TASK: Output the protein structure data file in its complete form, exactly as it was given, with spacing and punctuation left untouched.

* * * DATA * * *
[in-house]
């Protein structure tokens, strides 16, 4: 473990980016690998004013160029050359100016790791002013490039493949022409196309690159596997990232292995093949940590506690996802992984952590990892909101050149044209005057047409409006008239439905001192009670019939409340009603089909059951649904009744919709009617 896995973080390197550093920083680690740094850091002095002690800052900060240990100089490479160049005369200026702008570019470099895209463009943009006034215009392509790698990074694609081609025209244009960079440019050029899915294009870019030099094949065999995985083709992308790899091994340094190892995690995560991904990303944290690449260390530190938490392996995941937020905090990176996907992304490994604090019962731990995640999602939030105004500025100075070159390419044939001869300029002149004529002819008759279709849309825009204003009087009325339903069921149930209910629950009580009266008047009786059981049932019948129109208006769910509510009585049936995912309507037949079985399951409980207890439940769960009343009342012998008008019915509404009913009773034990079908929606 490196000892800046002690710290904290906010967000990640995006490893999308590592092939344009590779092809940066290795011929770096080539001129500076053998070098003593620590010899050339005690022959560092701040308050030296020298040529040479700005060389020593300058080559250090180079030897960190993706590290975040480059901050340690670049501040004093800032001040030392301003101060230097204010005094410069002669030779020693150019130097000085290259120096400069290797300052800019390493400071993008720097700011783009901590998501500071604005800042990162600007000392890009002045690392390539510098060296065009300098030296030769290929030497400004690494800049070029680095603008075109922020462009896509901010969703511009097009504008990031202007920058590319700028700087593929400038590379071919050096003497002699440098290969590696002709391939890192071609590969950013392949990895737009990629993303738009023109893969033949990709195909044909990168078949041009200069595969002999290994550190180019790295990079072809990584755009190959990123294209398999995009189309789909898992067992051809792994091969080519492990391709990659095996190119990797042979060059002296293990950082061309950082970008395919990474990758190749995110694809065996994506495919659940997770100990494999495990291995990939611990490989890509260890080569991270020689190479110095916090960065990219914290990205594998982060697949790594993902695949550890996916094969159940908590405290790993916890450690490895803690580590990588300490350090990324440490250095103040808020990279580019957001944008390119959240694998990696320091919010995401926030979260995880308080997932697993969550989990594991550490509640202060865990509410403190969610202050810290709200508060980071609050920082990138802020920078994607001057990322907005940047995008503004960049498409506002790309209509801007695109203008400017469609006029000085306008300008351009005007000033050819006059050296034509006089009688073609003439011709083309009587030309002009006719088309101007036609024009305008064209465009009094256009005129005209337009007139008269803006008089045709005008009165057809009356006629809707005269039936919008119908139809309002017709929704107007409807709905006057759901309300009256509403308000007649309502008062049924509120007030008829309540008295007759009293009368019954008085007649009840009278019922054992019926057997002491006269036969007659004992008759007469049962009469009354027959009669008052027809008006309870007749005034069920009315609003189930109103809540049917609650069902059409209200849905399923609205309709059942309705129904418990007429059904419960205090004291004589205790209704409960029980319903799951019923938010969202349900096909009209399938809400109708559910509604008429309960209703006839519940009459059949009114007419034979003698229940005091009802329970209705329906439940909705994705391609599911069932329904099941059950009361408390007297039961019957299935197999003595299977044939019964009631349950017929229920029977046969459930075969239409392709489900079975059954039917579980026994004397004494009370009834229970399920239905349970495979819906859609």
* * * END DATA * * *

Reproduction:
[in-house]
């Protein structure tokens, strides 16, 4: 473990980016690998004013160029050359100016790791002013490039493949022409196309690159596997990232292995093949940590506690996802992984952590990892909101050149044209005057047409409006008239439905001192009670019939409340009603089909059951649904009744919709009617 896995973080390197550093920083680690740094850091002095002690800052900060240990100089490479160049005369200026702008570019470099895209463009943009006034215009392509790698990074694609081609025209244009960079440019050029899915294009870019030099094949065999995985083709992308790899091994340094190892995690995560991904990303944290690449260390530190938490392996995941937020905090990176996907992304490994604090019962731990995640999602939030105004500025100075070159390419044939001869300029002149004529002819008759279709849309825009204003009087009325339903069921149930209910629950009580009266008047009786059981049932019948129109208006769910509510009585049936995912309507037949079985399951409980207890439940769960009343009342012998008008019915509404009913009773034990079908929606 490196000892800046002690710290904290906010967000990640995006490893999308590592092939344009590779092809940066290795011929770096080539001129500076053998070098003593620590010899050339005690022959560092701040308050030296020298040529040479700005060389020593300058080559250090180079030897960190993706590290975040480059901050340690670049501040004093800032001040030392301003101060230097204010005094410069002669030779020693150019130097000085290259120096400069290797300052800019390493400071993008720097700011783009901590998501500071604005800042990162600007000392890009002045690392390539510098060296065009300098030296030769290929030497400004690494800049070029680095603008075109922020462009896509901010969703511009097009504008990031202007920058590319700028700087593929400038590379071919050096003497002699440098290969590696002709391939890192071609590969950013392949990895737009990629993303738009023109893969033949990709195909044909990168078949041009200069595969002999290994550190180019790295990079072809990584755009190959990123294209398999995009189309789909898992067992051809792994091969080519492990391709990659095996190119990797042979060059002296293990950082061309950082970008395919990474990758190749995110694809065996994506495919659940997770100990494999495990291995990939611990490989890509260890080569991270020689190479110095916090960065990219914290990205594998982060697949790594993902695949550890996916094969159940908590405290790993916890450690490895803690580590990588300490350090990324440490250095103040808020990279580019957001944008390119959240694998990696320091919010995401926030979260995880308080997932697993969550989990594991550490509640202060865990509410403190969610202050810290709200508060980071609050920082990138802020920078994607001057990322907005940047995008503004960049498409506002790309209509801007695109203008400017469609006029000085306008300008351009005007000033050819006059050296034509006089009688073609003439011709083309009587030309002009006719088309101007036609024009305008064209465009009094256009005129005209337009007139008269803006008089045709005008009165057809009356006629809707005269039936919008119908139809309002017709929704107007409807709905006057759901309300009256509403308000007649309502008062049924509120007030008829309540008295007759009293009368019954008085007649009840009278019922054992019926057997002491006269036969007659004992008759007469049962009469009354027959009669008052027809008006309870007749005034069920009315609003189930109103809540049917609650069902059409209200849905399923609205309709059942309705129904418990007429059904419960205090004291004589205790209704409960029980319903799951019923938010969202349900096909009209399938809400109708559910509604008429309960209703006839519940009459059949009114007419034979003698229940005091009802329970209705329906439940909705994705391609599911069932329904099941059950009361408390007297039961019957299935197999003595299977044939019964009631349950017929229920029977046969459930075969239409392709489900079975059954039917579980026994004397004494009370009834229970399920239905349970495979819906859609």